A: We'd be delighted to! The MARC Solid Waste Management District offers direct education on the 3 Rs through speakers, staffing for tabling events, and a wide range of outreach materials. Request a presentation today.

Q: What if there are no recycling options for my item(s)?

A: Sometimes materials just can't be reused or recycled. Those items can be disposed of at local landfills and transfer stations.

Q: I need some quick facts on reducing, reusing and recycling. Where should I look?

Q: Why should I bring HHW to a facility or mobile event?

A: Landfills are not the appropriate place for hazardous materials. Proper disposal of HHW protects our waterways, protects trash haulers from exposure to dangerous materials, lowers the risk for fire hazards, avoids potential poisonings, and reduces illegal dumping.

Q: Is there a limit on the amount of material I can bring to an HHW collection event?

A: While mobile events do not have limits, consider using a facility if you have a substantial amount of HHW. The KCMO facility has no limit; the Lee's Summit facility has a 100-pound limit per visit. Proper disposal of HHW protects our waterways, protects trash haulers from exposure to dangerous materials, lowers the risk for fire hazards, avoids potential poisonings, and reduces illegal dumping.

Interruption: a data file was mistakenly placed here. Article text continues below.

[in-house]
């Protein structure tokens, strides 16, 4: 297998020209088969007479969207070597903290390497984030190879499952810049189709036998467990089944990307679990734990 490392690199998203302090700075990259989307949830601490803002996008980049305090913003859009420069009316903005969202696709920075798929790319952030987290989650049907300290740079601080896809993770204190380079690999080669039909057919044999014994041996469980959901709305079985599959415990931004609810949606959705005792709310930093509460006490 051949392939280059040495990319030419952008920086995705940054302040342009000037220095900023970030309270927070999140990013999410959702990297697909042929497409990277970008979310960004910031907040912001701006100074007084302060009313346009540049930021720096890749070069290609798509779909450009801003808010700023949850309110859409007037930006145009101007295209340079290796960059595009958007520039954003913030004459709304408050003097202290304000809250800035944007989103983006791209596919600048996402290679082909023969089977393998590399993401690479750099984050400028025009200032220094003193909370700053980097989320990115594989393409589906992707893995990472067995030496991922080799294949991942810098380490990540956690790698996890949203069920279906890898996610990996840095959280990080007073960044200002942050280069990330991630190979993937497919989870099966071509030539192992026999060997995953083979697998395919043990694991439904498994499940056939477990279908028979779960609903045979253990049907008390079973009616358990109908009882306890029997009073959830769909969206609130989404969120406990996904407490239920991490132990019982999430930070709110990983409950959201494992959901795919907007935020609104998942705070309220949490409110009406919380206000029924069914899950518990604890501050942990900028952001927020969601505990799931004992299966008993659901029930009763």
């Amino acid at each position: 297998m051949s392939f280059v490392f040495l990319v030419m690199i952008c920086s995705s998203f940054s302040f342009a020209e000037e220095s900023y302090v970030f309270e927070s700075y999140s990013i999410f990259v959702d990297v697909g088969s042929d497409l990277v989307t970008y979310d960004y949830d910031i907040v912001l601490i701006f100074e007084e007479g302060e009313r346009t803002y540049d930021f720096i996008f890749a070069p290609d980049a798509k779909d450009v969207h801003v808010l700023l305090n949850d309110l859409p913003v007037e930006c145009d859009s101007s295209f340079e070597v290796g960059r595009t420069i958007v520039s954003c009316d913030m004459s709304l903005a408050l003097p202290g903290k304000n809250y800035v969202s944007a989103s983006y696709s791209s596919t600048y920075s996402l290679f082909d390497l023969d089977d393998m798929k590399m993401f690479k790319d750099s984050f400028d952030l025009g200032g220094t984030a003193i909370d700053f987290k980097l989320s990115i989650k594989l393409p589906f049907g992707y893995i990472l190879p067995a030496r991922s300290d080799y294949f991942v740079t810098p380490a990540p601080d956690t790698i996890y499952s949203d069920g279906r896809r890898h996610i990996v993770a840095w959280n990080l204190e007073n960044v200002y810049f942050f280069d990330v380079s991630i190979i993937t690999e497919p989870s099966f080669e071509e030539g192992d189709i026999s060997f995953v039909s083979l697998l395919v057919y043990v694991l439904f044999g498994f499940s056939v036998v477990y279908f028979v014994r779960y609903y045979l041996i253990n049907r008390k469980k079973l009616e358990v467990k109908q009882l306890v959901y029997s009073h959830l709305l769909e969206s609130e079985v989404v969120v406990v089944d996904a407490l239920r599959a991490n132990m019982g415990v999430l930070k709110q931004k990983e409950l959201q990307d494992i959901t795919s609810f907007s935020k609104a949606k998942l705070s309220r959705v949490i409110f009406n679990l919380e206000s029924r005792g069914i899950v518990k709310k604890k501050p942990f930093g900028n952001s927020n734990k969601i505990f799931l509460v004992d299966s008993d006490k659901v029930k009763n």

Q: What does it mean when an HHW mobile event has "ABOP" in the description?

A: "ABOP" means that particular event only accepts Antifreeze, Batteries, Oil and Paint.

Q: Do I have to make an appointment for HHW mobile events?

A: No, appointments are not required for mobile collection events.

Q: Why do some HHW facilities require appointments?

A: HHW includes combustibles and highly toxic substances; for safety reasons, facility staff needs to attend to each visitor individually to ensure proper handling and disposal of materials. Scheduling a drop-off appointment saves time by allowing staff to prepare for accepting visitors' materials.

Q: Is there a limit to the number of visits I can make to the HHW facility or events?

A: No – residents in participating communities can visit any of the events or either facility in the regional program as needed. For safety purposes an appointment is required at the facilities.

Q: I can't make it to the HHW collection event the day it's scheduled for my community — what can I do?

A: The HHW program offers year-round service. Residents can attend any of the mobile events or visit the two permanent facilities.